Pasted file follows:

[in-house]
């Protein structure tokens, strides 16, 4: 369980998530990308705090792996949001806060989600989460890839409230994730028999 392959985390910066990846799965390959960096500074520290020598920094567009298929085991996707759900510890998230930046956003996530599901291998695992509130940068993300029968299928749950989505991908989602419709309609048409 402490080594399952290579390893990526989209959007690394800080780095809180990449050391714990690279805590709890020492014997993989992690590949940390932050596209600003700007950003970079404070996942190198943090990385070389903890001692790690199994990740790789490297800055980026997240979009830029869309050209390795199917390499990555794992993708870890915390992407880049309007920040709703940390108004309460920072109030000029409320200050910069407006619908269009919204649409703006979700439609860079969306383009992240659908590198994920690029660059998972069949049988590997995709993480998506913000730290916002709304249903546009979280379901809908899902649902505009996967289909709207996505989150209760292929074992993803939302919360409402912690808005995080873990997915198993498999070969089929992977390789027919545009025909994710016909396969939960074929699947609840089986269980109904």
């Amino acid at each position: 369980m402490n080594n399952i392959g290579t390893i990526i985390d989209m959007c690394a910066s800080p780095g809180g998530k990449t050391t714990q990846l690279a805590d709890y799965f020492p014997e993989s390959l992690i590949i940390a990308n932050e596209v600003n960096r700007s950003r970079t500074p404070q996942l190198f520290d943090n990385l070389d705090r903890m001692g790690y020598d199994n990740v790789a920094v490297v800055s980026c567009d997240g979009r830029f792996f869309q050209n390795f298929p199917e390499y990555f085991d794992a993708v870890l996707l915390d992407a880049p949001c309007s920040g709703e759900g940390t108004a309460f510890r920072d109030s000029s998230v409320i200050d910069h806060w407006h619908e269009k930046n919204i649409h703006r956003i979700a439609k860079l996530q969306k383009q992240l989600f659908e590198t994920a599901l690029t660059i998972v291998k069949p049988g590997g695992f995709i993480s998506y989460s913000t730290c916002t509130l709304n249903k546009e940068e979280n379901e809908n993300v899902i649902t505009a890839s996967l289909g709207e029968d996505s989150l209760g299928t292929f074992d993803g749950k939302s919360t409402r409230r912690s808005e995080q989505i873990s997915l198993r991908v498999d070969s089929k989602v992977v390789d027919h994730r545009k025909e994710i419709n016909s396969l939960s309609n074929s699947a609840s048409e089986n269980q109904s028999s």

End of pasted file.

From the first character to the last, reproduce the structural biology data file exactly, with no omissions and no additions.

[in-house]
């Protein structure tokens, strides 16, 4: 369980998530990308705090792996949001806060989600989460890839409230994730028999 392959985390910066990846799965390959960096500074520290020598920094567009298929085991996707759900510890998230930046956003996530599901291998695992509130940068993300029968299928749950989505991908989602419709309609048409 402490080594399952290579390893990526989209959007690394800080780095809180990449050391714990690279805590709890020492014997993989992690590949940390932050596209600003700007950003970079404070996942190198943090990385070389903890001692790690199994990740790789490297800055980026997240979009830029869309050209390795199917390499990555794992993708870890915390992407880049309007920040709703940390108004309460920072109030000029409320200050910069407006619908269009919204649409703006979700439609860079969306383009992240659908590198994920690029660059998972069949049988590997995709993480998506913000730290916002709304249903546009979280379901809908899902649902505009996967289909709207996505989150209760292929074992993803939302919360409402912690808005995080873990997915198993498999070969089929992977390789027919545009025909994710016909396969939960074929699947609840089986269980109904």
């Amino acid at each position: 369980m402490n080594n399952i392959g290579t390893i990526i985390d989209m959007c690394a910066s800080p780095g809180g998530k990449t050391t714990q990846l690279a805590d709890y799965f020492p014997e993989s390959l992690i590949i940390a990308n932050e596209v600003n960096r700007s950003r970079t500074p404070q996942l190198f520290d943090n990385l070389d705090r903890m001692g790690y020598d199994n990740v790789a920094v490297v800055s980026c567009d997240g979009r830029f792996f869309q050209n390795f298929p199917e390499y990555f085991d794992a993708v870890l996707l915390d992407a880049p949001c309007s920040g709703e759900g940390t108004a309460f510890r920072d109030s000029s998230v409320i200050d910069h806060w407006h619908e269009k930046n919204i649409h703006r956003i979700a439609k860079l996530q969306k383009q992240l989600f659908e590198t994920a599901l690029t660059i998972v291998k069949p049988g590997g695992f995709i993480s998506y989460s913000t730290c916002t509130l709304n249903k546009e940068e979280n379901e809908n993300v899902i649902t505009a890839s996967l289909g709207e029968d996505s989150l209760g299928t292929f074992d993803g749950k939302s919360t409402r409230r912690s808005e995080q989505i873990s997915l198993r991908v498999d070969s089929k989602v992977v390789d027919h994730r545009k025909e994710i419709n016909s396969l939960s309609n074929s699947a609840s048409e089986n269980q109904s028999s």